We all like to get our way. I don’t know one person who doesn’t. But how do we make that happen? We all use persuasion every day, whether we know it or not. Getting someone to comply with what you want them to do can take place in many different contexts. You can persuade your significant other, your boss, your client, or even give a persuasive speech or presentation. Regardless of what context you are applying your persuasive skills, there are some useful strategies that can help you get what you want easily.
I’m sure you’ve heard the phrase, “what’s in it for me?” And I’m sure most of you reading this have thought or even said it yourself! We all have. Let’s face it: we’re all inherently self-centered. If something doesn’t make us happier or our lives better, we are not very interested in it. So in order to persuade your “audience” (whether it is an individual or an audience of 1,000 people), you need to tell them how it is going to benefit them. You can’t just focus on yourself or they will tune out. If you focus on helping them achieve their wants and desires, they will be ready to sign on the dotted line.
Human beings are not only self-centered‒many of us are lazy too! Anyone who has made a New Year’s Resolution to lose weight, eat healthier, and exercise more knows how difficult it is to change your habits or your lifestyle. Plus, it is much easier to persuade people on simple things (“Here! Try this new hot fudge sunday!” or “This new toothpaste is great! You should try it!”) rather than deeper convictions (“Hey! You should switch religions!” or “I love the president, but you hate him. Vote for him anyway!”). Audiences need to be exposed to a message multiple times before they even consider changing their attitudes or behaviors.
Let’s say you are out at a furniture store to buy a new couch and love seat. A sales person comes up to you and starts up a conversation. You had already picked out your couches, but the sales person really annoys you. He smells bad, talks too much, and follows you around yammering on and on about nothing. Even if you were just about to whip out your credit card to buy the furniture, you might just want to make your escape to get away from the sales person. You might even do that and try to find another store that sells the same couches‒I think you get the point. If your audience doesn’t like you, they’re not going to buy into what you say. Be nice, friendly, and connected. Make sure you think about the impression you’re giving off at all times.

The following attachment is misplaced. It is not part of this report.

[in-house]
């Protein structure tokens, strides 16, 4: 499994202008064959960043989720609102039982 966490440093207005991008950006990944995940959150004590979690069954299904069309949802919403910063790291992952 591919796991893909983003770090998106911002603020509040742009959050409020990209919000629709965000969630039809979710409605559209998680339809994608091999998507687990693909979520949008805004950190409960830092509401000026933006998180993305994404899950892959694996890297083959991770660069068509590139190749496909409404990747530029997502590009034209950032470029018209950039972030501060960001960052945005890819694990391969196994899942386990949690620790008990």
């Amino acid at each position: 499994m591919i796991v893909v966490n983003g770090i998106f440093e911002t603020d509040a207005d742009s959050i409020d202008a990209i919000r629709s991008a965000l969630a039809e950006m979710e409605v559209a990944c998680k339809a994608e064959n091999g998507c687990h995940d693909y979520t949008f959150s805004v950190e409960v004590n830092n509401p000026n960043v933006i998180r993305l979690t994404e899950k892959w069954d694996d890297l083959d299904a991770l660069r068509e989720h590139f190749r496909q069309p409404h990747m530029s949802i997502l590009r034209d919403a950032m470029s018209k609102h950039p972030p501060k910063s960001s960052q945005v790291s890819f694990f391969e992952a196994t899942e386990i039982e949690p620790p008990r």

Would you vote for a political candidate who you didn’t trust? Would you lend money to a friend if you didn’t think she would pay you back? Of course not! People are more easily persuaded by others that they trust. That is one of the reasons Oprah has the “golden touch.” If she recommends a book to her audience, it automatically becomes a best-seller. Why? Because they trust Oprah! They trust her opinion, so they will automatically do what she says to do. So in order for you to get people to do what you want them to, you need to gain their trust as well.
One of the easiest ways to persuade someone is to use emotion. Great examples of this are the television commercials that show the starving children in third world countries. They ask you to donate money to them on a monthly basis so they can have clean water, food, clothes, and schooling. The visual images are very sad, and so it makes people want to give money to help them. Even in personal relationships, we use emotion to persuade. However, you have to be careful doing this. Sometimes it is not ethical if you use guilt to manipulate someone on purpose. But appealing to positive emotions like love, happiness, belonging, or togetherness is a great way to get your “audience” to agree with you.
Not everyone is an emotional person. Some people might be turned off by overly using emotion to persuade them. So it’s important to remember to use logic sometimes, too. If your “audience” is one person, try to assess their personality as best as you can. See if they seem to appreciate logic and rationality over emotion. But if your audience is a large group of people, you will have a mixture of different people. So the best thing to do is to combine logic with emotional appeals. That way, you will likely influence everyone in some way.
If you are an expert on the topic, make sure the audience knows. Dress the part. Look the part. Act the part. Be dynamic. Be engaging. Your audience will be much more persuaded if you give them reasons why they should pay attention to you. People are very easily persuaded by people they know or respect. That is why advertisements use celebrities so often. They are recognizable, and many people will buy a product simply because that particular public figure is telling them to. So selling yourself is key to persuading others.
Sometimes persuasion can be easy. Sometimes it’s difficult. But if you keep these 7 tips in mind, you will be very successful in getting what you want.
You can also check out my Success Mastery online course here.
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